Best type of Sub to consider?

I'm not looking for a brand or model recommendation at this time, but rather the best type of sub to fit my room and system. If you access my System pics, you will see that I have open corners behind my speakers and that my Horning speakers are rear ported. This has caused some energy loss, especially in the bass when compared to my previous setup in my other home.

I am a newbie to subs and see different design types that fire up, down, up and down, and forward. There may be other variations. So, does any of this matter when applying the best design type to a room, my room? My knee-jerk reaction is to go with forward firing in my situation, but that's complete speculation on my part, so why I'm asking.

Kenny, I understand your confusion. The subs Salk Audio offers are the standard Rythmik sealed (either 12" or 15"). Jim Salk installs the same DIY kit you yourself can buy from Rythmik, and installs it in his own larger (4cu.ft. vs Rythmik’s 3cu.ft for the 15"), better braced, beautifully finished enclosure. The OB/Dipole sub is not offered by Salk, and is a completely different animal.

Before getting to the OB/Dipole though, yes, you can try out any of the Rythmik subs (for 30 days I believe, but don’t quote me), paying only for shipping if you send them back. They offer a bunch of different models, both sealed and ported, with 8", 12", 15", and soon, 18" woofers. Also a number of different plate amps, with different power ratings and control features. What they all have in common is the Rythmik patented Direct Servo Feedback design of owner Brian Ding.

The OB/Dipole sub is a joint venture by Rythmik and Danny Richie of GR Research. Danny was already designing OB speakers, and when he learned of the Rythmik design, he envisioned the mating of it with a dipole sub, and contacted Brian. They put their heads together, and co-designed the OB/Dipole sub.

The sub is not available as a ready-built, try-it-before-you-buy-it product, but only as a DIY kit. Don’t let that scare you away---there is a fairly easy way around that. You can see the kit listed on the Rythmik website, on the DIY/Kit page. It consists of the Rythmik A370 plate amp and a pair of 12" Open Baffle woofers, for one channel---two kits required for a stereo pair obviously.

But Brian does not actively promote the OB sub, Danny does. I have suggested to Danny that he make a listing for the OB/Dipole Sub kit on the GR Research site, but he hasn’t gotten around to it yet. You can find information on it buried in the listing for the 12" woofer in the "Drivers" section of his product listings.

But where you really want to go to read about the sub is on the AudioCircle GR Research Forum, where there are several threads discussing the OB/Dipole sub, with pictures posted by those who have made them. It is also there you will find the makers of the H-Frame that the kit is installed in. The frame is offered as a flat pack, and is not much harder to assemble than Ikea furniture. Anyone not wanting to have to do that could have a cabinet maker assemble it in a couple of hours, then paint or veneer the MDF (1.5" thick!) it is made of.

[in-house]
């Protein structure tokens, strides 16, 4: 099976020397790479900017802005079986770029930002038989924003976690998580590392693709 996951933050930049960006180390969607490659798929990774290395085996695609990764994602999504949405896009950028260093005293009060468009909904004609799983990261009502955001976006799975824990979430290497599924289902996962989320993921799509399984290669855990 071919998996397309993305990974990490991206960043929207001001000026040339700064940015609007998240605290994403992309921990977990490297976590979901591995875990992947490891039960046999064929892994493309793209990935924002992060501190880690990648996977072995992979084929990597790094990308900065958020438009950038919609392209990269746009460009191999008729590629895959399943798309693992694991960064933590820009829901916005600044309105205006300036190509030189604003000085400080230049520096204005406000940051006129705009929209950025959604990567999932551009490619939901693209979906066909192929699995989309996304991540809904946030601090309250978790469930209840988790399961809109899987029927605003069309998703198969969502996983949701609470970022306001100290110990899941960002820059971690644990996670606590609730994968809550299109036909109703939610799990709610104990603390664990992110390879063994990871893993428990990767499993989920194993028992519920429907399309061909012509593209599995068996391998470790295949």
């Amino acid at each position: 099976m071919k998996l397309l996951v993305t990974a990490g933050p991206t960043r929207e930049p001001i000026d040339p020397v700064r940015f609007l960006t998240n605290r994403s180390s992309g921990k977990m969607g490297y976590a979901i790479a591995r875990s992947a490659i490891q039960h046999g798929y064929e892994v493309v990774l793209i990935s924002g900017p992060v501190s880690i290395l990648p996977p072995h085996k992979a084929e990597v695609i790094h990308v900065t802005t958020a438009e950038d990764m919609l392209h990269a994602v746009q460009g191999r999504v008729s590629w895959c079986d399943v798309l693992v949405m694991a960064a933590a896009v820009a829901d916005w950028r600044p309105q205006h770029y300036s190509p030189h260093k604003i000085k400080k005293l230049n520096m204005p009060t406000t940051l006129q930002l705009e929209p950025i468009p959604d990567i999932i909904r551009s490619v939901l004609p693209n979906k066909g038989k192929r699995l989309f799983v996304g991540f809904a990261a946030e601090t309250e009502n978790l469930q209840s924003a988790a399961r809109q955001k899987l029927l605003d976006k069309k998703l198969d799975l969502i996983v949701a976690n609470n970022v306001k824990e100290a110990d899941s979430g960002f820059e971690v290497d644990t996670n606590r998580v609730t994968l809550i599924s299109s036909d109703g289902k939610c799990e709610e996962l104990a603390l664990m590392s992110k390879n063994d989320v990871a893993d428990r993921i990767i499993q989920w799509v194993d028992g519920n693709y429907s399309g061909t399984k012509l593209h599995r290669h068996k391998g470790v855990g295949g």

Check it out, it’s really special. The OB/Dipole sub has been incorporated into several full-range speakers, among them The GR Research Super-V (which was awarded "Best Bass at the Show" for several years at RMAF) and Serenity Acoustics Super 7.

bdp24, Thanks for directing me to more specific information, because things are becoming more clear. At least, I know why I'm having trouble zeroing in on these. I think my best course of action would be to contact these guys directly.

Both websites don't really get to the heart of the matter and it makes one wonder (me), how special can this pairing actually be when here are their other products/kits but where's this one? You're right, they should have a page for the OB/Dipole Kit even if it's just an overview.

Thank you for sharing your thoughts and recommendations.


Hi Kenny,

As my said the OB design is without peer IMO unless you enjoy adjusting and moving subs all over the darn place to find out there's no good place for it and integration is impossible. 

I've never heard a box sub integrate properly. Not once. Remember I'm the guy with two $10K subs too. 

Only the OB Servo driven subs are the most room friendly subs there is.

bdp24- that is what I'm talking about. Imagine 3-12" drivers driven by one 370 watt amp per side. WHOA is all I can say and button down the hold downs. 

Best type of Sub to consider?

For the tightest, punchiest, most detailed lows, it would be expensive but the best would be a "Isobaric" designed sub, it will be large also too get the LF down low.

You’ll to have deep pockets and have to search to see if anyone makes a really good one.

This is how they work:

Cheers George